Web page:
After trekking the planet via Brazil, Europe, Oman, Australia and Thailand, B.J. Averell, the lucky Dharma bum who went to Collingswood High, seems poised to make local history tonight. Has any area person ever won a jumbo-jackpot reality-TV show? Doylestown's Justin Guarini finished second on American Idol in 2002, and Philly/South Jersey lass Stephenie LaGrossa was last fall's bridesmaid on Survivor: Guatemala. Worthy of mention is Gloucester City's Helene Eksterowicz, but does being the pick of The Bachelor, as she was in 2003, really count, especially since the TV-inspired engagement didn't last? Another second-tier titlist: Philadelphia University grad Jay McCarroll, who won Bravo's Project Runway last year.
Tonight, starting at 8, on CBS's Amazing Race, Averell and his hippie bud Tyler MacNiven are in the lead over two other couples for the $1 million top prize. The fun-loving adventurers, who've invigorated the show with their quips and tomfoolery, are some of the luckiest contestants ever, having finished last twice in the last four weeks, only to be kept alive by the news that the week was a non-elimination round. (Any ratings-conspiracy theorists out there?)
As a hot-headed blonde on another team said: "I hate the hippies. Those lucky bastards."
But every week, the duo demonstrates spirit (enthusiastically breaking beer bottles over each other's heads for one task) as well as language-savviness, befriending strangers like Adbul Habib, a Bedouin, in Oman (where one of the tasks was hoisting camels). B.J. explained to Habib, "Tyler and I are like American Bedouins," and they all hugged after Habib bought them a Snickers bar.
A low point was when Harvard grad Averell, trying to find a buried meal in a field of mounded sand ovens, seemed overcome by heat, lethargy and despair. "It's so hard to watch him just digging laying on the ground, just like dead," said MacNiven. "He's lost all his energy. This is rough. We could be here forever." Then Averell struck payfood: "I dug every single hole in this field! I finally got it!" MacNiven, at times excessively esteem-boosting, declared: "You're my hero! ... You did a really good job!"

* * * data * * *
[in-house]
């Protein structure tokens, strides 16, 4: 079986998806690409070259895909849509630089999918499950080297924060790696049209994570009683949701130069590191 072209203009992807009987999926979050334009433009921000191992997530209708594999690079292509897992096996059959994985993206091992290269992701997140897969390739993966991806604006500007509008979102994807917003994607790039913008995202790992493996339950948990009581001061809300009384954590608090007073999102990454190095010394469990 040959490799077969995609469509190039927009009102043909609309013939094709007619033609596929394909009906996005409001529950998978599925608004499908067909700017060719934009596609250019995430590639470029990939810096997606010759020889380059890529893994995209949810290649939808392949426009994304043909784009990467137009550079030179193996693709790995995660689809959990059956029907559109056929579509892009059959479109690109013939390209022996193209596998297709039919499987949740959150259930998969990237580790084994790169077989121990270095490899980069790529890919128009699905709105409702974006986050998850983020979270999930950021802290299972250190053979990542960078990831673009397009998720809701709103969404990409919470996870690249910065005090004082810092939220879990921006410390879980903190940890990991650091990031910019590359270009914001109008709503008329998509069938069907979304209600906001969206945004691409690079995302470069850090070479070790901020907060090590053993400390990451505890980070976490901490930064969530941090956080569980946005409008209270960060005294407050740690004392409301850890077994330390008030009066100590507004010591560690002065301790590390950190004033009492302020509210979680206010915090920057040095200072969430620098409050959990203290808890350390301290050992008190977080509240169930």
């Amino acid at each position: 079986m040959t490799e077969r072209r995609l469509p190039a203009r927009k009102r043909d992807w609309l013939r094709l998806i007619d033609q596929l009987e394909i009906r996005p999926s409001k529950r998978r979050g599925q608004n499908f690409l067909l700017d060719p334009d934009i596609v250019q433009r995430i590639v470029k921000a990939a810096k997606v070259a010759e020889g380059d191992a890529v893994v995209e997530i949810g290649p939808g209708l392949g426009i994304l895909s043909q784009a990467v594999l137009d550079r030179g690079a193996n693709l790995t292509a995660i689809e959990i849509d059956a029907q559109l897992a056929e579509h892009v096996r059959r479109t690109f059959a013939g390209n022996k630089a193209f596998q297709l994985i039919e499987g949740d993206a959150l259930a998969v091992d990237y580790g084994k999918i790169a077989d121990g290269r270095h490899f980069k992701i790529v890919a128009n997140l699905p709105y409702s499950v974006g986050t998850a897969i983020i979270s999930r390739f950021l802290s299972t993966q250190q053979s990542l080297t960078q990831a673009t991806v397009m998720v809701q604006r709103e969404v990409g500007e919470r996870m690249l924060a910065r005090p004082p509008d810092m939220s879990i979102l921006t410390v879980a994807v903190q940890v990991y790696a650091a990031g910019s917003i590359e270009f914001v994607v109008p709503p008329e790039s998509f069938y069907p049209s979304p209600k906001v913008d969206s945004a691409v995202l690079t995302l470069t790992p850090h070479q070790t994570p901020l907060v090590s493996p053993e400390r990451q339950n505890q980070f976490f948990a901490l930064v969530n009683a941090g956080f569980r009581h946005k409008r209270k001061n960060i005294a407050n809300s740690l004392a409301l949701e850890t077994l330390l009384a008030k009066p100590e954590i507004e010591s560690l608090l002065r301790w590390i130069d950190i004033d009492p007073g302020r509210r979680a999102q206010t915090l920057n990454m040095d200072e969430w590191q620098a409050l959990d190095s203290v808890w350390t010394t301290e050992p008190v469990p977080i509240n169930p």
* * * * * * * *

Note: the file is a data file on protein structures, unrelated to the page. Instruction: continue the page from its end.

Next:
Later that show they danced upon hearing that finishing last didn't mean they were gone, because it wasn't an elimination leg.
Last week in Thailand, they zoomed from worst to first by completing a hard-to-swallow "Fast Forward" task: Gobbling a couple of bowls of crickets (as pictured above, with Averell at left). Meanwhile other teams were burning up time covering buddhas with gold leaf or carting clay pots on planks. (Smashed pots dashed one couple's chances.)
Tonight, the competition comes from flirtatious Florida frat boys, Eric and Jeremy, who have finished first more often than not, and fellow Floridians Ray and Yolanda, who look like they'll keep dating, having worked through some differences during the show.
The show's far too unpredictable to be confident of a Collingswood winner. But B.J. and Tyler not only have a lead, they have another edge: One stop tonight is expected to be Japan, and MacNiven not only knows the language, he once walked all 2,000 miles from one end of the island nation to the other for love of a woman.